Britain: land of exaggeration and self-pity

When a Member of Parliament refers to plans to provide a tiny number of places for Travellers’ caravans as “the ghettoisation of the countryside”, you have to wonder what lies behind such sensationalist language. Damian Le Bas takes a look at the facts and fictions behind portrayals of Travellers in the UK

It takes a lot to surprise a Gypsy in the UK: over the past 500 years, history and politics have devised almost every thinkable means to weaken our grip on our heritage. The country may well deserve its reputation as one of the most tolerant in the world, but there are some things it never has tolerated and seemingly never will. Among them is the traditional Romani way of life.

This way of life- much romanticised but still little understood- was a mosaic of different elements, among them the English Romani language, which I have discussed in detail elsewhere on this blog. Our language, though, gets little attention, especially in the news media. In this country, when ‘Travellers’ pop up in the papers, it usually means one thing and one thing only: ‘Britain, be afraid: the caravans are heading for you’.

That the press and the general populace share a dread fascination with Travellers is a mainstay of British culture: what is fascinating-and worrying- is the size of the gulf that separates this fear and the reportage that perpetuates it, and the size of the minority in question. The statistics must be seen to be believed.

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The caravan is an ambiguous symbol in the UK: it depends who you think it inside. Photo: © Damian Le Bas

If we combine statistics from across the UK[1], the first thing that should strike us is how few ethnic Romani Gypsies and Irish Travellers now live in caravans. Of an estimated population of over 300,000 people, one sixth are believed to live in caravans: 14,208 families, or around 50,000 people, equivalent to the population of a very small town.

So nomadic Travellers are already a minority within a minority, and they’re also spread all over the UK. We’re talking about a very small number of people, scattered across the four constituent countries of the United Kingdom.

Within this already small figure, we have another minority: those who live by the side of the road, or on other land without legal permission. You would not believe- based on the hysteria whipped up in the national and local press- that 80% of the UK’s caravan-dwelling Travellers live in perfectly legal accommodation, and pay tax to do so (a tax paid to the local authorities, which is called the “community charge” or “council tax”).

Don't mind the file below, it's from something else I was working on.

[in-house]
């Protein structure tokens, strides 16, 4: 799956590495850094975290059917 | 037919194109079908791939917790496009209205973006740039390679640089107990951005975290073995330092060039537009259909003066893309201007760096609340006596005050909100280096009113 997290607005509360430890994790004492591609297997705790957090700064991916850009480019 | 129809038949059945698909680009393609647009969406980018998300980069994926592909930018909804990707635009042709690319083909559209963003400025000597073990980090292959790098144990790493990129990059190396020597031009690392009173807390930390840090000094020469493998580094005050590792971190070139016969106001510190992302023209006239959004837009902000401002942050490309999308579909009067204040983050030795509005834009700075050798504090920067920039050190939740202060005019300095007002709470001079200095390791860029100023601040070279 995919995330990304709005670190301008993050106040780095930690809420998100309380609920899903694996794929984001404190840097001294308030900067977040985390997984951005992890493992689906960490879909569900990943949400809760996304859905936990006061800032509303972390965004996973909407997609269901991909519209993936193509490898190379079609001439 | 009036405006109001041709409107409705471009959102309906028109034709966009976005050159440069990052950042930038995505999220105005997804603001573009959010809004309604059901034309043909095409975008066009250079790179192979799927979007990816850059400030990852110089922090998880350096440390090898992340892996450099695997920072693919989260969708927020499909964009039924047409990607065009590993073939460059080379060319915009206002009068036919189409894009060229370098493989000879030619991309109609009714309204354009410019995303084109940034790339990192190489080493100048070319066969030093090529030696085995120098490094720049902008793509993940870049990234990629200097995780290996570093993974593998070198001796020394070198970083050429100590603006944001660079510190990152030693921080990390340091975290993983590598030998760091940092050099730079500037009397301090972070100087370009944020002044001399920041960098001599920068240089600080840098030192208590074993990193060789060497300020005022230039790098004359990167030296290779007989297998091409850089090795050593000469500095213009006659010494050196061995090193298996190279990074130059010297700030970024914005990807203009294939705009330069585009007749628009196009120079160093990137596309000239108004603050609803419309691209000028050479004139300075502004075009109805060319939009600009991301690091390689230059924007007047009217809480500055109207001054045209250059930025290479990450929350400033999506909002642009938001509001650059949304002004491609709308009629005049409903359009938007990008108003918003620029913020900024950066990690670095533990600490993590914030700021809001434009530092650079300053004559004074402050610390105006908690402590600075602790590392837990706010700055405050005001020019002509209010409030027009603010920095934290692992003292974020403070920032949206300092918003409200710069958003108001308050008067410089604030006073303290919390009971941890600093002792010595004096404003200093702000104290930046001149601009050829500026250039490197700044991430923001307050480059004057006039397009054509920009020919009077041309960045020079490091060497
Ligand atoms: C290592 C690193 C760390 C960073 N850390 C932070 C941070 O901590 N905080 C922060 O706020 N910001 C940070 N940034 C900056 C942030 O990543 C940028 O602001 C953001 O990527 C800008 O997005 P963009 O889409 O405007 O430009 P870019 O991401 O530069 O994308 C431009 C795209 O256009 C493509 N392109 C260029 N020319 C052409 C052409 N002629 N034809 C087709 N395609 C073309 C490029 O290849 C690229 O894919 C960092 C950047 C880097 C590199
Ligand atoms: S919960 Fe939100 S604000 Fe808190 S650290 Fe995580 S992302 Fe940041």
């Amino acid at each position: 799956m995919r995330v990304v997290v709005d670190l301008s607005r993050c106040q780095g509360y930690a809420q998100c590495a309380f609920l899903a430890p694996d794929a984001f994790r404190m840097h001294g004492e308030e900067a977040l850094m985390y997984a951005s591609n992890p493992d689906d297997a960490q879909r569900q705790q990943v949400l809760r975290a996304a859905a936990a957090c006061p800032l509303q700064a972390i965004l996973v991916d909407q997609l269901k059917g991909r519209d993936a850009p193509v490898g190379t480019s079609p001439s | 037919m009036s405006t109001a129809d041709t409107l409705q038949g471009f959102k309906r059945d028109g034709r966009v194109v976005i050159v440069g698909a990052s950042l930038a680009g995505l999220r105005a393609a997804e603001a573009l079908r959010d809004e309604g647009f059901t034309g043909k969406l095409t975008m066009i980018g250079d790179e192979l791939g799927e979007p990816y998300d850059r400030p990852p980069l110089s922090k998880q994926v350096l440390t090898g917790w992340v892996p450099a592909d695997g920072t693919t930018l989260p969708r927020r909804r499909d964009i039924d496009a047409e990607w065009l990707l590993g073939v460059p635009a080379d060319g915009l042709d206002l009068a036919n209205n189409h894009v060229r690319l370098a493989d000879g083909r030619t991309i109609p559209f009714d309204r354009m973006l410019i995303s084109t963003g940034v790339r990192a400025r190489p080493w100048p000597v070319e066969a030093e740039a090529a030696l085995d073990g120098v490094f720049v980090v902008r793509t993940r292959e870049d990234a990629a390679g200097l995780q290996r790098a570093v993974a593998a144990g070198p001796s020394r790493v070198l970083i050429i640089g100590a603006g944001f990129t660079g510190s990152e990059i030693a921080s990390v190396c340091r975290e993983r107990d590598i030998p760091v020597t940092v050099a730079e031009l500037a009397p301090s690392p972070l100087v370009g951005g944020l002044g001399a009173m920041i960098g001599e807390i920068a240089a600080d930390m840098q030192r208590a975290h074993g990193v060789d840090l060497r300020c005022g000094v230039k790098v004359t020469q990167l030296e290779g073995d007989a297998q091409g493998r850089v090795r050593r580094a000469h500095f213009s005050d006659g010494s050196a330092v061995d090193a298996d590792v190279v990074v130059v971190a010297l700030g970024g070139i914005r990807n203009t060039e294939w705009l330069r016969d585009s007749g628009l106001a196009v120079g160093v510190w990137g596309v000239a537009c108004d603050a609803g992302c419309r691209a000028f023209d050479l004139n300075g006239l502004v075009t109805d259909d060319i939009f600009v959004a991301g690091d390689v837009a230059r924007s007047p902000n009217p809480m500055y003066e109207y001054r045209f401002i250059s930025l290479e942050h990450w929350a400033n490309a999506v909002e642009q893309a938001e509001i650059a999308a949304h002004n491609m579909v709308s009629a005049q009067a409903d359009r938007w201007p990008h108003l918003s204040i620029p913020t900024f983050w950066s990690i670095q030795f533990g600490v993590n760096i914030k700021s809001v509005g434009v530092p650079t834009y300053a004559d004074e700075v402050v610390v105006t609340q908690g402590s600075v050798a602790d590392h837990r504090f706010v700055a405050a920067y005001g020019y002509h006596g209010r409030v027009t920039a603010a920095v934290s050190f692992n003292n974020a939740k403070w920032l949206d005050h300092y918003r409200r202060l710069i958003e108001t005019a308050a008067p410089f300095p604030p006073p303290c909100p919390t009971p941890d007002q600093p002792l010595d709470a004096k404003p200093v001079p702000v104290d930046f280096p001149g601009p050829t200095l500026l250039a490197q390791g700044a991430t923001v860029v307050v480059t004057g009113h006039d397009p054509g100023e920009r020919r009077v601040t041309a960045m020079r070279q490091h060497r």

At least once a week I am invited onto radio shows to debate “Gypsy and Traveller” issues, and the most frequent statement I hear is that “Gypsies don’t pay tax”. While in the case of income tax, there is actually no reputable evidence to support this statement[2], if we take council tax as an example, the maximum number of Gypsies and Travellers not paying council tax would be- based on government statistics- around 3,580 families. That’s less than 5% of the Romani Gypsy and Irish Traveller population. Let me state that number once again again: less than 5%.

Gypsy-families-at-Appleby-007

Photograph: Christopher Furlong/Getty Images

Is it surprising, then, that this stereotype persists in spite of the complete and utter lack of evidence to support it?

No. At least, not if you think that the basic needs of human societies are more influential than trifling matters like proof and statistics. I think it’s clear that the reason anti-Gypsy stereotypes are so popular is not because of their basis in evidence, but because of the cultural purpose that these stereotypes serve within non-Gypsy society.

A ‘question’ like “Why can’t Gypsies pay their tax like the rest of us?” is not really a question at all, but a statement of belief; a statement of a quasi-religious character. The ‘questioner’ is really saying “Gypsies = bad. So the rest of us = good; or at least, not as bad as the Gypsies.”

There is a technical term for this person or group who are placed in a sacrificial role in order to create a sense of relief and solidarity within a larger group: the term is scapegoat. In the ancient Near East, this role was played, literally, by a goat, but the British are quite fond of goats, so they would rather heap their collective sins on the heads of the Gypsies instead.